Packaging Format: With laboratory storage space at a premium, another key point to consider is that for the products in question, it is especially desirable to utilize ergonomically designed kits to facilitate convenient and easy storage. It is also important to consider the type of containers the products are filled in as well. For example, non-reactive plastic dropper vials are not only convenient, but facilitate ease of use within the laboratory. Another option are amber glass vials, featuring rubber seals. These not only facilitate ease of use, but also aid in minimizing product deterioration and help ensure maximum stability (see photos 3 and 4).
Product Applications: When relevant, it is highly desirable to obtain clinical reference materials that feature universal product compatibility and with multiple applications for use across a broad selection of diagnostic testing systems.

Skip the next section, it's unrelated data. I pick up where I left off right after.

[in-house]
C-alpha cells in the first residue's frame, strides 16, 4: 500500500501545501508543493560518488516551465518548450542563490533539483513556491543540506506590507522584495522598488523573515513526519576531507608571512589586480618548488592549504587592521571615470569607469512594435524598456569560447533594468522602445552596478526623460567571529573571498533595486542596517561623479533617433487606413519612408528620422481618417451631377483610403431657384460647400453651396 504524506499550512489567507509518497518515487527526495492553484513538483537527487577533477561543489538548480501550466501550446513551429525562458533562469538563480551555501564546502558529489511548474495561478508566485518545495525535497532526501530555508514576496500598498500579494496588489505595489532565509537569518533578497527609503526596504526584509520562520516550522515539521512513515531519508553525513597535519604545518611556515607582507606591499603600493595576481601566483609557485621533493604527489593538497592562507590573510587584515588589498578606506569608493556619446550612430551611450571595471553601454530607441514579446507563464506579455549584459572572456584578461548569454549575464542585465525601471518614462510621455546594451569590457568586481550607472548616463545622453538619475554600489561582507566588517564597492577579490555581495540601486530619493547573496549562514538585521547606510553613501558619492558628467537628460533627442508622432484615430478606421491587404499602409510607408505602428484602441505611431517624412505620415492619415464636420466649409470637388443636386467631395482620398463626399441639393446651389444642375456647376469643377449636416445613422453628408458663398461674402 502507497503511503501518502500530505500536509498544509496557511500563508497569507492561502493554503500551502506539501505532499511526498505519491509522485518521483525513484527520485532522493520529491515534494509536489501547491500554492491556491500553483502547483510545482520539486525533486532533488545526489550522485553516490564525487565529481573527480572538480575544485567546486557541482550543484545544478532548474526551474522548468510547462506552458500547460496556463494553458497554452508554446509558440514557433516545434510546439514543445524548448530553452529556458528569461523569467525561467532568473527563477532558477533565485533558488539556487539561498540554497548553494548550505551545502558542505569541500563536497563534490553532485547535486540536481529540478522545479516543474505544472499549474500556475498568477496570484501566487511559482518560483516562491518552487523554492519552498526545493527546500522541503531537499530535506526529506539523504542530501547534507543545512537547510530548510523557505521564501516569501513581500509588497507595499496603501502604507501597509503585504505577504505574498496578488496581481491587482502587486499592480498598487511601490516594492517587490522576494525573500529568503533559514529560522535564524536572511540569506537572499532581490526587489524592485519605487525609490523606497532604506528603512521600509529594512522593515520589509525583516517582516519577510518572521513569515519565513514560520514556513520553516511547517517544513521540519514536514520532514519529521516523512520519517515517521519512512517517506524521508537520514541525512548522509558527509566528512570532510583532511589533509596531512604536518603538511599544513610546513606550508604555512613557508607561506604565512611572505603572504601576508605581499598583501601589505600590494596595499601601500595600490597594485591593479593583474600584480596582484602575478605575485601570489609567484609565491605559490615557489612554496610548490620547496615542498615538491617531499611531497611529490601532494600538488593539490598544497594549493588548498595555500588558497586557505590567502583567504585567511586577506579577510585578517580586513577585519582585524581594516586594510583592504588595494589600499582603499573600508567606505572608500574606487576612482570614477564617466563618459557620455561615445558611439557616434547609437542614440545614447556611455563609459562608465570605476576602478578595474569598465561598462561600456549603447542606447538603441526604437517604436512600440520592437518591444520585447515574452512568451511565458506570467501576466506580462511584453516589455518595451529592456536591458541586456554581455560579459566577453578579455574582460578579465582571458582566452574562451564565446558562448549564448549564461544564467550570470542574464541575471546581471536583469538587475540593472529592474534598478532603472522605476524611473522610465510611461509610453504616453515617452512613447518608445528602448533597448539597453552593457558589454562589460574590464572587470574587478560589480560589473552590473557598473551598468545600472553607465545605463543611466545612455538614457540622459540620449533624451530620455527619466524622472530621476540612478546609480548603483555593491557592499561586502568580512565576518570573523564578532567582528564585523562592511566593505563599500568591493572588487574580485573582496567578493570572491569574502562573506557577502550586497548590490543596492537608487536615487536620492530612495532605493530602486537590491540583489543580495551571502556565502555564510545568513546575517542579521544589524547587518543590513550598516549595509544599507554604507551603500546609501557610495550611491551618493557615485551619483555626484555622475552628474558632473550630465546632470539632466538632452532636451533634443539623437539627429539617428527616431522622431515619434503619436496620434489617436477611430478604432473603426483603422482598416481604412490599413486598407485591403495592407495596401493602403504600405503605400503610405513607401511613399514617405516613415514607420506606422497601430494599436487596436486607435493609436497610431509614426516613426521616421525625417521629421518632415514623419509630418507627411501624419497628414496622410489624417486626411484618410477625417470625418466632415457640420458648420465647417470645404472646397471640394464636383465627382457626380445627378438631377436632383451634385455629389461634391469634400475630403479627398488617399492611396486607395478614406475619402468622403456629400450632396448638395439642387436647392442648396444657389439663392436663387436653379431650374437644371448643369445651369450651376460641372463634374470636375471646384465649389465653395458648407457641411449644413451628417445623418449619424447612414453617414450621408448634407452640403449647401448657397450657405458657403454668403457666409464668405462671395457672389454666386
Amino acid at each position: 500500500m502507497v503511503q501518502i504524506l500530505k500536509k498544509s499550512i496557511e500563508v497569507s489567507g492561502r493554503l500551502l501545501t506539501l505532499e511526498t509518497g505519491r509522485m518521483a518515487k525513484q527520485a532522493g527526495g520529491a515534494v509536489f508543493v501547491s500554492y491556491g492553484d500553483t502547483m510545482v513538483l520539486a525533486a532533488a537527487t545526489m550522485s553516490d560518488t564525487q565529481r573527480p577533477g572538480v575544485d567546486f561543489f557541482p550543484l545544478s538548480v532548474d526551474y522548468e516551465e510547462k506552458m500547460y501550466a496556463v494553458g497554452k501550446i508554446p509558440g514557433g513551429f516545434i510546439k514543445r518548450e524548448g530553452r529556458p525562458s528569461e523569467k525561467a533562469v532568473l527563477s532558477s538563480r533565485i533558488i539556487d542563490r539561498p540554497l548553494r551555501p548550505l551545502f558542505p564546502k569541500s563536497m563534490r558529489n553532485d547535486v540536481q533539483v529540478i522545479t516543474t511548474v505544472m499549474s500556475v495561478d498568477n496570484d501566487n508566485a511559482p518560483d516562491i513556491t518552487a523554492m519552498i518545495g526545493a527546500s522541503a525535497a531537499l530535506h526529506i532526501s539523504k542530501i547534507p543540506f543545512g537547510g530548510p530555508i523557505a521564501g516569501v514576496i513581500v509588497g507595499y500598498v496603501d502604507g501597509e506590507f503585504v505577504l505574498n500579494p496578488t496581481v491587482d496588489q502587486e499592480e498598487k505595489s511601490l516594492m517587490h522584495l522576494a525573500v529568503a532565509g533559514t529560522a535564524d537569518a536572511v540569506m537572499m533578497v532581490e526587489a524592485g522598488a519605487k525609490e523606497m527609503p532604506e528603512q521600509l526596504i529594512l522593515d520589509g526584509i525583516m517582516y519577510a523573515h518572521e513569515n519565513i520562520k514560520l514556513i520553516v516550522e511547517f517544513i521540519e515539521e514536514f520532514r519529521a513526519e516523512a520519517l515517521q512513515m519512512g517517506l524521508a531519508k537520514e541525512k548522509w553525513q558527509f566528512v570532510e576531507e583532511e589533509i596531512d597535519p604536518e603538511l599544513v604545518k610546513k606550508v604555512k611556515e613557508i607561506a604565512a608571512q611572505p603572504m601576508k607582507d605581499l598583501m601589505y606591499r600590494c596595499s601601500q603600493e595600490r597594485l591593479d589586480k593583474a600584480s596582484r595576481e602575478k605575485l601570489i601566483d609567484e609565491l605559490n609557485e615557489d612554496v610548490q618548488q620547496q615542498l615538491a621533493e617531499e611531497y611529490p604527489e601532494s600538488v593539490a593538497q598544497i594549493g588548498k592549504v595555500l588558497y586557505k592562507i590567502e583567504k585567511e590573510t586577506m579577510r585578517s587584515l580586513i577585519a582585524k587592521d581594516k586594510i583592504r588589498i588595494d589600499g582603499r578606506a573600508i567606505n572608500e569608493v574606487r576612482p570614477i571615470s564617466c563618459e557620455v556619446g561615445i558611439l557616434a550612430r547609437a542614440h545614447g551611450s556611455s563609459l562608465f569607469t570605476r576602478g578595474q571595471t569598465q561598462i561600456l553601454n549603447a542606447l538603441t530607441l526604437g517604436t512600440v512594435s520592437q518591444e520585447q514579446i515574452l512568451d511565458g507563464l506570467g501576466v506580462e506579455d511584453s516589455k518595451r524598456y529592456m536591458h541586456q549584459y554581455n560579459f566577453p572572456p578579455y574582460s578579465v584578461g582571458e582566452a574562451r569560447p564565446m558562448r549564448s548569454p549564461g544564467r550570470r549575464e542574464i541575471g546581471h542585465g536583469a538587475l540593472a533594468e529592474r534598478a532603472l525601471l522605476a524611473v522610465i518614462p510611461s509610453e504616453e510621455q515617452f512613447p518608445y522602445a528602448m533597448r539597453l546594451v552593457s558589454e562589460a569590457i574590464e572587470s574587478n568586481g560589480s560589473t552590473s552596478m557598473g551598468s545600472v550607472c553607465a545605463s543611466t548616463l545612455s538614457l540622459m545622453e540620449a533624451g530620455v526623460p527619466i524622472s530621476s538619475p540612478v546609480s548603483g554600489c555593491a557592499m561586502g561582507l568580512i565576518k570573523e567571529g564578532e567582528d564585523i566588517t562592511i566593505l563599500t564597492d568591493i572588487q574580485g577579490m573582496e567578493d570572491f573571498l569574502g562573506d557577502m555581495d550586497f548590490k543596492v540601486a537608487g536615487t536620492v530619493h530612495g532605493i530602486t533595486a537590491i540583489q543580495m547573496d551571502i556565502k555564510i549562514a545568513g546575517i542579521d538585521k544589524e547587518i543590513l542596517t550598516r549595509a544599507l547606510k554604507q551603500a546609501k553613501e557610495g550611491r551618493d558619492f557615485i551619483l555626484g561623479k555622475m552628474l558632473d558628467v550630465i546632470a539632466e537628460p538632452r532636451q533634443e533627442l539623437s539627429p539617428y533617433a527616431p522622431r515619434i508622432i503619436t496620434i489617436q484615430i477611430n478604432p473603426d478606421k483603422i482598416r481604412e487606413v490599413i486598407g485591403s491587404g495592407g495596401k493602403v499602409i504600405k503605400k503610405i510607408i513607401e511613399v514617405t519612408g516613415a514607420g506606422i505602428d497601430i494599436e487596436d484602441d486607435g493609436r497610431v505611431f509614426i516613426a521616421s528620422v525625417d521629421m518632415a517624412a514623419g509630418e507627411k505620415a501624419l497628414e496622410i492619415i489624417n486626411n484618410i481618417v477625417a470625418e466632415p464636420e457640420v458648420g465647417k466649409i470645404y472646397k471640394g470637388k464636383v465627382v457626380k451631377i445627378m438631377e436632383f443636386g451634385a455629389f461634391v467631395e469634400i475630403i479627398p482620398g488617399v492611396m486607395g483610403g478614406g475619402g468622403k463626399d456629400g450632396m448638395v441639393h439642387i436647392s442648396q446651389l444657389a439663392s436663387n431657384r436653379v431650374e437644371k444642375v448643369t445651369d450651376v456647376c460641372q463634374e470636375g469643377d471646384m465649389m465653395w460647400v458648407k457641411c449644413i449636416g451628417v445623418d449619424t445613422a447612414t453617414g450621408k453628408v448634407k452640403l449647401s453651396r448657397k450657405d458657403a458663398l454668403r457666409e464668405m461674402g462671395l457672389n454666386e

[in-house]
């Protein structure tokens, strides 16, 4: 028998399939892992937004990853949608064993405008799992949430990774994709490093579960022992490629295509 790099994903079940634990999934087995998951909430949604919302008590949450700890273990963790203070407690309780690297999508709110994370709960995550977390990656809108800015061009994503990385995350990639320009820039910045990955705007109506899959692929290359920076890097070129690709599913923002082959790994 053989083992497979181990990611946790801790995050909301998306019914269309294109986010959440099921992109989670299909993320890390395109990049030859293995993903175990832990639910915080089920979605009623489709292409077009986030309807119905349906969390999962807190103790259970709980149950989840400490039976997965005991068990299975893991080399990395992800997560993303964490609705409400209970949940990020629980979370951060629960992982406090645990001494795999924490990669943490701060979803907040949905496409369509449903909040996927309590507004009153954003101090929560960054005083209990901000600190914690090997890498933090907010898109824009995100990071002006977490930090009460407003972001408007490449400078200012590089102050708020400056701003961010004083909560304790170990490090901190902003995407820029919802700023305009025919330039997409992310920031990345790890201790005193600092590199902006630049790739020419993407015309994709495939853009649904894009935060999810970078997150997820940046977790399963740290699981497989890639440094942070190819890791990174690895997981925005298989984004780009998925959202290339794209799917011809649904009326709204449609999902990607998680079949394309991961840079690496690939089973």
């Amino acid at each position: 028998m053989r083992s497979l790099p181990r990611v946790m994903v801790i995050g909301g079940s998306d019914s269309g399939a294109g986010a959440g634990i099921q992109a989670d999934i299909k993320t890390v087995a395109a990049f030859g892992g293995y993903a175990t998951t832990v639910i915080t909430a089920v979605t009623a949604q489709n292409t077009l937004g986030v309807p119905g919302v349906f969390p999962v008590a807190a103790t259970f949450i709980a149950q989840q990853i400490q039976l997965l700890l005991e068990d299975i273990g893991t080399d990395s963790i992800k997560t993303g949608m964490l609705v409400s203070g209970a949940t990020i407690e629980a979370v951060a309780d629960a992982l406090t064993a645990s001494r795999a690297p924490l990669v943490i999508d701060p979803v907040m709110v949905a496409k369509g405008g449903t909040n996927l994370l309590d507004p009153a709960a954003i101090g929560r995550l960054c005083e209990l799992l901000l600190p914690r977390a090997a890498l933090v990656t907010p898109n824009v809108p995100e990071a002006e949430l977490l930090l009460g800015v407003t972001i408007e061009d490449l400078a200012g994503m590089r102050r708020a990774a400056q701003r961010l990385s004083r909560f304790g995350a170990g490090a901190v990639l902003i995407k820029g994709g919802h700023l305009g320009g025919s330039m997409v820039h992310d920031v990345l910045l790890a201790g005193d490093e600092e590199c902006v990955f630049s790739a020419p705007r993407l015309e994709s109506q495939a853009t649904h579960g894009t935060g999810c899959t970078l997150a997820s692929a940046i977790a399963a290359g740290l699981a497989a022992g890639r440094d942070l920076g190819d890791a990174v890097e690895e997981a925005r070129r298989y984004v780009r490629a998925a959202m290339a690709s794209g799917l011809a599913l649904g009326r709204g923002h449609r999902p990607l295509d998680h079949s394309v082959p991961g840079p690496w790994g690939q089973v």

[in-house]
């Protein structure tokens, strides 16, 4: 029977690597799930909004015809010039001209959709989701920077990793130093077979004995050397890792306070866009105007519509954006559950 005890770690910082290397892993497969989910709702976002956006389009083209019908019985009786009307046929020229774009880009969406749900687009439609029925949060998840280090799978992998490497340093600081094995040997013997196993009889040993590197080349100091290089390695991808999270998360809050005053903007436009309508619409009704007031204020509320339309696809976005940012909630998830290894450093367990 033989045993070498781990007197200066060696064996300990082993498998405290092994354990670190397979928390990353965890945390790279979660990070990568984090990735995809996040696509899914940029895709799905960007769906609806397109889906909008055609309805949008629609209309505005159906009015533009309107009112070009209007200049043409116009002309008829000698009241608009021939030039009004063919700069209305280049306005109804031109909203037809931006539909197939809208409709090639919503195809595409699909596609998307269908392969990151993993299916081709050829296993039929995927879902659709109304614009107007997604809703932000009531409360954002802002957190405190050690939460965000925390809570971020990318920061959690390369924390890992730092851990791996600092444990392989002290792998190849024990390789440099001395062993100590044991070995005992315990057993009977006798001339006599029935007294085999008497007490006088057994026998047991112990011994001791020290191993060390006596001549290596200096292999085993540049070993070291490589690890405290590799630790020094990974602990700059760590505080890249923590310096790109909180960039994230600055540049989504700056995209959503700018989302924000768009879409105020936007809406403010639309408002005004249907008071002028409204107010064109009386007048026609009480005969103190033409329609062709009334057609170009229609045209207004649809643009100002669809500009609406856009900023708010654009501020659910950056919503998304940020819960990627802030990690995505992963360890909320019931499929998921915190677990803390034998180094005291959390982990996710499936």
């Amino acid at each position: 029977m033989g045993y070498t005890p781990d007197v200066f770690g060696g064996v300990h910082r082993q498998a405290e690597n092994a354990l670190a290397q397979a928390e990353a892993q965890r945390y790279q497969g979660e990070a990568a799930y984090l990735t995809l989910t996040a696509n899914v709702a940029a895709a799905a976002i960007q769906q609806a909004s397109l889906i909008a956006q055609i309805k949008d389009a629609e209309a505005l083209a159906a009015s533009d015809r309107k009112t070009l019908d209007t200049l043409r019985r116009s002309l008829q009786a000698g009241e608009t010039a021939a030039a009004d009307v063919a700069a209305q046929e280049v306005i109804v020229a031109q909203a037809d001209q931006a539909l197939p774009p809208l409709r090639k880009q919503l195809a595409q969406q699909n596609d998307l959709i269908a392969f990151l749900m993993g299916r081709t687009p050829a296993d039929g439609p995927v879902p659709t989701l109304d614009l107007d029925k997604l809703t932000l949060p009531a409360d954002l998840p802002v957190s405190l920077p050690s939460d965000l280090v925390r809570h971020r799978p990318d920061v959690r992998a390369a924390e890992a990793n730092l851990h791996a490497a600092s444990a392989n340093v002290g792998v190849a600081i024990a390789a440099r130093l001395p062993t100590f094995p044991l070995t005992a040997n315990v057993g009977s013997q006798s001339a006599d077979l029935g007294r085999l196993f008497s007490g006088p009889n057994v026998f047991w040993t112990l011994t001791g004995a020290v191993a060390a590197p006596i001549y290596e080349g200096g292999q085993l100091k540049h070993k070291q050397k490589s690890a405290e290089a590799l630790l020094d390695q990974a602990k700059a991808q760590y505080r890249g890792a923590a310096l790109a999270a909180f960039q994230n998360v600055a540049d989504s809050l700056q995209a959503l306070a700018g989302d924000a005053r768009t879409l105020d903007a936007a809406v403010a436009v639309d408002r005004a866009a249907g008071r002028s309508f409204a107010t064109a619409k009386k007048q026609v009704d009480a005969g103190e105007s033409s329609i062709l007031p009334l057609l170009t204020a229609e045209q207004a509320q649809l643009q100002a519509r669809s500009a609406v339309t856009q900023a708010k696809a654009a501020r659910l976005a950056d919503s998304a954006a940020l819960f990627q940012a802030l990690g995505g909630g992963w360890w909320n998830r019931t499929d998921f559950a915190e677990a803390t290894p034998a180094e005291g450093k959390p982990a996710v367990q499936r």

Photo 3: Clinical reference materials incorporating ergonomic packaging.
Product Formulation: With clinical reference materials such as these, it is desirable for the laboratory to have product formulations and manufacturing processes utilize critical blends of specific biologicals, along with highly purified raw material components, to produce bio-based materials, which not only minimize matrix variations, but also offer concentration levels which incorporate a distinctive high and low end set point design, along with equidistant target concentrations that include at least one point in the normal range to address all current Clinical Laboratory Improvement Act (CLIA) requirements for clinical system accuracy, sensitivity, linearity, and reportable range. Second, also consider those products that are manufactured without surfactants, azides, glycols, and other potential interfering constituents for optimal product performance as well as for consistent lot-to-lot reliability. Last, it also beneficial to verify that the product’s pH, matrix composition, and protein balance are kept constant throughout manufacturing for optimum linearity, even with the most sensitive methods.